whispers to Lord Wessex as she passes him: Have her then, but you are a lordly fool. She has been plucked since I saw her last, and not by you. It takes a woman to know it.

Scene 5: Love Beyond Poetry [scene runs from 1:15:00 to 1:16:45. For those with DVDs, it begins ch. 21.]

Viola has discovered that Will is married. The playwright Christopher Marlowe has been killed, and Viola had mistakenly believed that the murdered poet was Will. In this scene, Will lies in a meadow, speaking to Viola, who is at his side.

Will: Marlowe's touch was in my Titus Andronicus and my Henry VI was a house built on his foundations.

Viola: You never spoke so well of him.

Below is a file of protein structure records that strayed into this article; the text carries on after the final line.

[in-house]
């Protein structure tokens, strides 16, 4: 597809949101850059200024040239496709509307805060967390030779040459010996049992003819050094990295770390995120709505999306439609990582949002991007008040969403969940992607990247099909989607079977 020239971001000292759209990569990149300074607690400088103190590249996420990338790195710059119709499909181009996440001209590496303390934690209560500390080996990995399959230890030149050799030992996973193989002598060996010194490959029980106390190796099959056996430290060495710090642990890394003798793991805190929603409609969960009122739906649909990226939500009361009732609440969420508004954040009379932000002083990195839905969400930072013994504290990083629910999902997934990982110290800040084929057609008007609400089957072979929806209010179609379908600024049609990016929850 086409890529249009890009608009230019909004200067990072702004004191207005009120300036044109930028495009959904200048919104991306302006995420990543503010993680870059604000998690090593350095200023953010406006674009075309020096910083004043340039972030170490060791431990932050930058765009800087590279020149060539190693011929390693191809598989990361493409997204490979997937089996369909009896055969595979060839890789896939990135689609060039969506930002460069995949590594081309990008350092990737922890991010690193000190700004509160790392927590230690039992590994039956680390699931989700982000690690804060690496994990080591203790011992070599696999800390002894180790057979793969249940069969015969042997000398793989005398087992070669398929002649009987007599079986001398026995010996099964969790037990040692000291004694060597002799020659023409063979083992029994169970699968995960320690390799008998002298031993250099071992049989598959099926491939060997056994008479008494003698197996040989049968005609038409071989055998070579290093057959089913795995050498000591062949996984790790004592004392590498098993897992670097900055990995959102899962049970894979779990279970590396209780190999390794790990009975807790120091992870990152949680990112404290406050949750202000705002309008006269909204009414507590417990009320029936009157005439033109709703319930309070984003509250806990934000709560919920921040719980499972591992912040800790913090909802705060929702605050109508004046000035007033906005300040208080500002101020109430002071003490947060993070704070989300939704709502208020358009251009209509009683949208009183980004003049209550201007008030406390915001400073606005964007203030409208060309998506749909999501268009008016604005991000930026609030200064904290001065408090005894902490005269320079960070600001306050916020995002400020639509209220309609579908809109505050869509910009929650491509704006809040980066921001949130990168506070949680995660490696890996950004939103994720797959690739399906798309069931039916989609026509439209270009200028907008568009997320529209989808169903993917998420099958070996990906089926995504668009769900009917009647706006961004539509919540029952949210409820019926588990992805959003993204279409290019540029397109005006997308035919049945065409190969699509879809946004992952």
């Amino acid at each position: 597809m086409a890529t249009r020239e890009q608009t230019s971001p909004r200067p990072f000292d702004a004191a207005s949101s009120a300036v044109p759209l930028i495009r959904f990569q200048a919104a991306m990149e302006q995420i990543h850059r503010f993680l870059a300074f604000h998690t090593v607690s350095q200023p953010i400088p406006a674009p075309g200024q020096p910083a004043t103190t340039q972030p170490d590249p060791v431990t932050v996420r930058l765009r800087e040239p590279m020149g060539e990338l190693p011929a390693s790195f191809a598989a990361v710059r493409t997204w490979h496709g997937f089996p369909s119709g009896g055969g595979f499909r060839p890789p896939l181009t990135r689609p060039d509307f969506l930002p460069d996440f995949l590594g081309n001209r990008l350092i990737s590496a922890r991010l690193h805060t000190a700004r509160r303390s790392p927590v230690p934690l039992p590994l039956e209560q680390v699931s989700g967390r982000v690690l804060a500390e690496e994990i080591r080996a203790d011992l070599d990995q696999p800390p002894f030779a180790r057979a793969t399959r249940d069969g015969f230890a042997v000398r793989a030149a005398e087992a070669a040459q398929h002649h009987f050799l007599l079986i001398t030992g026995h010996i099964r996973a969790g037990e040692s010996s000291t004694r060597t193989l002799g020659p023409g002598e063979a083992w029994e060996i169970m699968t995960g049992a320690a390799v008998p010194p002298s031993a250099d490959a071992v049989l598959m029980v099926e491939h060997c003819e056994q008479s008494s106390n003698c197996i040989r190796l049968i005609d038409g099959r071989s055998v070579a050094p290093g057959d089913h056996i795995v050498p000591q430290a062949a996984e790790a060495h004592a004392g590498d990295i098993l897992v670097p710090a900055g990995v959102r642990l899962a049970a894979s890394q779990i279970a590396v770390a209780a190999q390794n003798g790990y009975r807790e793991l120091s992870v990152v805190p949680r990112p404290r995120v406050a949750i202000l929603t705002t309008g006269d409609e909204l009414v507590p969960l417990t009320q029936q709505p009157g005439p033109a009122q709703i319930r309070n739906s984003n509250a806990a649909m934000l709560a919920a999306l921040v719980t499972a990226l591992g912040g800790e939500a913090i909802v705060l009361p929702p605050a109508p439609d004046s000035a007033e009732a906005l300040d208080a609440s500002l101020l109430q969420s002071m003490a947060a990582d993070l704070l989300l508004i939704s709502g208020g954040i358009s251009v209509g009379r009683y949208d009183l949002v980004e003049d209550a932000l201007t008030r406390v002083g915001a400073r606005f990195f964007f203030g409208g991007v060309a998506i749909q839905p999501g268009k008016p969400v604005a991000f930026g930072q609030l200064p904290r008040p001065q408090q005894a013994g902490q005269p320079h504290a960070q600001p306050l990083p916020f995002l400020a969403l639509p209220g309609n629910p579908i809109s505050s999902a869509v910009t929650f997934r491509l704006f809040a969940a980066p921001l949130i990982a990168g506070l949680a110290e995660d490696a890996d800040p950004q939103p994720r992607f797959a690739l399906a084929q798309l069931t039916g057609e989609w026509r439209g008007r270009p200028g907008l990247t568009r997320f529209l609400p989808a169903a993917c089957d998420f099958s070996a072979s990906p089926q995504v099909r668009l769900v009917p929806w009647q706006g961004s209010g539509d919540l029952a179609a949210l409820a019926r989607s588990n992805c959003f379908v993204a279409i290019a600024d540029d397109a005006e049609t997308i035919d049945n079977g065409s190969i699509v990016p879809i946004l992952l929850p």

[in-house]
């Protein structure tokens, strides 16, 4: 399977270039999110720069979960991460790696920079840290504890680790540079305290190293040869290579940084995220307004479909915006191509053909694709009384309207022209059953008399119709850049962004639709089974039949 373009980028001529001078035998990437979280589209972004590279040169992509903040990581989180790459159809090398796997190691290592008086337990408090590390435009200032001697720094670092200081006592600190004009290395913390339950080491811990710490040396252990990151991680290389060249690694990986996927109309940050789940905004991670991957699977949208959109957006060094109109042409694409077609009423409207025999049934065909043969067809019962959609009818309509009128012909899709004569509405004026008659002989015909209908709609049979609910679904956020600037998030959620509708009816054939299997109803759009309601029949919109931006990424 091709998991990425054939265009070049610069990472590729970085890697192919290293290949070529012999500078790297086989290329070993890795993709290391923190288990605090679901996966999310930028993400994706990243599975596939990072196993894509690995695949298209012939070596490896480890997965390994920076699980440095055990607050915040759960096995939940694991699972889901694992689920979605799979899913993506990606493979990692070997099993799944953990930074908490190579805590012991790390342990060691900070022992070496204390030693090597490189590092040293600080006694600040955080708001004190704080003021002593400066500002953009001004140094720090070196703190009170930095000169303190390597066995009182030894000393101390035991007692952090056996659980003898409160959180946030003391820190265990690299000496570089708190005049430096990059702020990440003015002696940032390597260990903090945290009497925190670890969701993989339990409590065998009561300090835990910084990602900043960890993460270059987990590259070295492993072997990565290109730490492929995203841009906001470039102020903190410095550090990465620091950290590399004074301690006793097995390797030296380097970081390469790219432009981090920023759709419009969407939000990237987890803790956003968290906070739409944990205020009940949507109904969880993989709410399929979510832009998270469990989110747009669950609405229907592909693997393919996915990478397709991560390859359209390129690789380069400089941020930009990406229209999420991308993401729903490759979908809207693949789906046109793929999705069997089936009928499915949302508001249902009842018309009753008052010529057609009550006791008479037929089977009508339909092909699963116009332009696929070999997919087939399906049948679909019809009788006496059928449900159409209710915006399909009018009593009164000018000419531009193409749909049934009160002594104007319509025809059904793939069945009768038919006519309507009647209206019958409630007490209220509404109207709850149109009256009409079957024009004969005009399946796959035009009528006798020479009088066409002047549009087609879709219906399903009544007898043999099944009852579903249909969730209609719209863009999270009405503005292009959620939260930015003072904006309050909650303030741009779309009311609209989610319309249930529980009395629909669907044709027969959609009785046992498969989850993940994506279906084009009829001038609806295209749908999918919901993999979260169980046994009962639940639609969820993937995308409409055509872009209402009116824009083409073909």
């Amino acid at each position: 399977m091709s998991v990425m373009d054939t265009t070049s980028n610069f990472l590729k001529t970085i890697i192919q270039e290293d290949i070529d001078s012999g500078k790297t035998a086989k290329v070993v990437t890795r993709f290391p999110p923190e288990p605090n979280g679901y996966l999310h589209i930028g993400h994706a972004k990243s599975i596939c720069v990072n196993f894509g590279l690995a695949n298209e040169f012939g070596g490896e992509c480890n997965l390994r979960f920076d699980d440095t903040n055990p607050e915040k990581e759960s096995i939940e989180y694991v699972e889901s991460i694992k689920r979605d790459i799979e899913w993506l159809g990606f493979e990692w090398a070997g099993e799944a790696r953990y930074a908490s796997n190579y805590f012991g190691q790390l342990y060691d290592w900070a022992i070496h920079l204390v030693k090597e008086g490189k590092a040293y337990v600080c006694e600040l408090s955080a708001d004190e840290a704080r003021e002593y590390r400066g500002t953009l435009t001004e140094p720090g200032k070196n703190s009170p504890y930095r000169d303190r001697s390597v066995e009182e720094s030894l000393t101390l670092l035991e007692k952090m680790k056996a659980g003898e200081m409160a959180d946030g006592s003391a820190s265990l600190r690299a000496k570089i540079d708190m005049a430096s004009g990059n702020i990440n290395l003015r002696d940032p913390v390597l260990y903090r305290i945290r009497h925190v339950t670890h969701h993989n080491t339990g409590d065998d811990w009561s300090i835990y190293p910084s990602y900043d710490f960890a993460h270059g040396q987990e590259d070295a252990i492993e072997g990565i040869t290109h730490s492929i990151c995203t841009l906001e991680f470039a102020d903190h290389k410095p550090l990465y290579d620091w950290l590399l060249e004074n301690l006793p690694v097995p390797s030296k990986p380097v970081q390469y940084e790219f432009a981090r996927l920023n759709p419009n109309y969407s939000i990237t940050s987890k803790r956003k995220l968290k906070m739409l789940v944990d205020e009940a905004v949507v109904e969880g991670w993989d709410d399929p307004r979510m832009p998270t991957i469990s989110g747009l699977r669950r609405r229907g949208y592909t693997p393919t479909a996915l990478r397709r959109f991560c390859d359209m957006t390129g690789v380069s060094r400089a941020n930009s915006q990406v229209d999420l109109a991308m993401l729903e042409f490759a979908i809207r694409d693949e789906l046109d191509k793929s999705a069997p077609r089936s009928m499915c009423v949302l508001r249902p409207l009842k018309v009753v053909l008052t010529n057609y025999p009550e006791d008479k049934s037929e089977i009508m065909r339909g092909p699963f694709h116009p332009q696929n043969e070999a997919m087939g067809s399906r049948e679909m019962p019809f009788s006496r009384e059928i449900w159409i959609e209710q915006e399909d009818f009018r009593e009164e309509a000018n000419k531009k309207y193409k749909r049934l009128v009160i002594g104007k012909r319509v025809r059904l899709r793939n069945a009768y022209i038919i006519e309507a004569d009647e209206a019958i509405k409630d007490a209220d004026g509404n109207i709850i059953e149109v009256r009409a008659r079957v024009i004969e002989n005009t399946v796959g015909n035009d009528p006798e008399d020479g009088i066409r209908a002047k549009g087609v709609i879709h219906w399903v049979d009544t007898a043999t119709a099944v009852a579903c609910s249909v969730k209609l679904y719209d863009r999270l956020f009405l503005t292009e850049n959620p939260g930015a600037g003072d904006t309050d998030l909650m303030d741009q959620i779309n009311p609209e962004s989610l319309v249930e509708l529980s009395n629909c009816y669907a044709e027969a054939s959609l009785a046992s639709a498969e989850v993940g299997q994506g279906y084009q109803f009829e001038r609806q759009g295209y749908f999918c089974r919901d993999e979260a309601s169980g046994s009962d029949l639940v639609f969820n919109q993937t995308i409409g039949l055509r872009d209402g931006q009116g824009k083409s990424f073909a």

Will: He was not dead before. I would exchange all my plays to come for all of his that will never come.

Viola: You lie. You lie in your meadow as you lied in my bed.

Will: My love is no lie. I have a wife, yes, and I cannot marry the daughter of Sir Robert De Lesseps. It needed no wife come from Stratford to tell you that. And yet you let me come to your bed.

Viola: Calf love. I loved the writer, and gave up the prize for a sonnet.

Will: I was the more deceived.

Viola: Yes, you were deceived, because I did not know how much I loved you. I loved you Will, beyond poetry.

Will: Oh, my love. They kiss. You ran from me before.

Viola: When I thought you dead I did not care about all the plays that would never come, only that I would never see your face. I saw our end. It will come.

Will: You cannot marry Wessex.

Viola: If not you, why not Wessex? If not Wessex, the Queen will know the cause and there will be no more Will Shakespeare. They kiss. I will go to Wessex as a widow from these vows, as solemn as they are unsanctified.

Scene 6: The Play [scene runs from 1:36:25 to 1:47:12. For those with DVDs it begins twenty seconds into ch. 26].